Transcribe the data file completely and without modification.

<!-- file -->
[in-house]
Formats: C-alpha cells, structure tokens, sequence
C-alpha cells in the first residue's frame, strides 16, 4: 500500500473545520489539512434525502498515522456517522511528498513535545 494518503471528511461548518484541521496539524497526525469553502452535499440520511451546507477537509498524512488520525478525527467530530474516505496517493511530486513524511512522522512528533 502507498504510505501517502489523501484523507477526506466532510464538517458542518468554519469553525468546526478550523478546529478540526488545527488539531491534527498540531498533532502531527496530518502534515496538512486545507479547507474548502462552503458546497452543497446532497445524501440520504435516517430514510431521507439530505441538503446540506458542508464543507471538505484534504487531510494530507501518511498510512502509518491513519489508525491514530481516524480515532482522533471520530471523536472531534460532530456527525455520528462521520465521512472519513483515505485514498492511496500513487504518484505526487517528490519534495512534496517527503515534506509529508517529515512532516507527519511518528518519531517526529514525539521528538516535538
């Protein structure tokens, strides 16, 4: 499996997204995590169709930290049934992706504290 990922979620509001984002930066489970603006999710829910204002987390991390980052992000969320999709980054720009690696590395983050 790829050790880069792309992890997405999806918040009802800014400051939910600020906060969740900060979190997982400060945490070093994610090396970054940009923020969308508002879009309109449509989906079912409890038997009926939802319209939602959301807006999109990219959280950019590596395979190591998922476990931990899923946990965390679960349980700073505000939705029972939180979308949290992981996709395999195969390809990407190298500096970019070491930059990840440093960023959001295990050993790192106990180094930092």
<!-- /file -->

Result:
[in-house]
Formats: C-alpha cells, structure tokens, sequence
C-alpha cells in the first residue's frame, strides 16, 4: 500500500473545520489539512434525502498515522456517522511528498513535545 494518503471528511461548518484541521496539524497526525469553502452535499440520511451546507477537509498524512488520525478525527467530530474516505496517493511530486513524511512522522512528533 502507498504510505501517502489523501484523507477526506466532510464538517458542518468554519469553525468546526478550523478546529478540526488545527488539531491534527498540531498533532502531527496530518502534515496538512486545507479547507474548502462552503458546497452543497446532497445524501440520504435516517430514510431521507439530505441538503446540506458542508464543507471538505484534504487531510494530507501518511498510512502509518491513519489508525491514530481516524480515532482522533471520530471523536472531534460532530456527525455520528462521520465521512472519513483515505485514498492511496500513487504518484505526487517528490519534495512534496517527503515534506509529508517529515512532516507527519511518528518519531517526529514525539521528538516535538
């Protein structure tokens, strides 16, 4: 499996997204995590169709930290049934992706504290 990922979620509001984002930066489970603006999710829910204002987390991390980052992000969320999709980054720009690696590395983050 790829050790880069792309992890997405999806918040009802800014400051939910600020906060969740900060979190997982400060945490070093994610090396970054940009923020969308508002879009309109449509989906079912409890038997009926939802319209939602959301807006999109990219959280950019590596395979190591998922476990931990899923946990965390679960349980700073505000939705029972939180979308949290992981996709395999195969390809990407190298500096970019070491930059990840440093960023959001295990050993790192106990180094930092």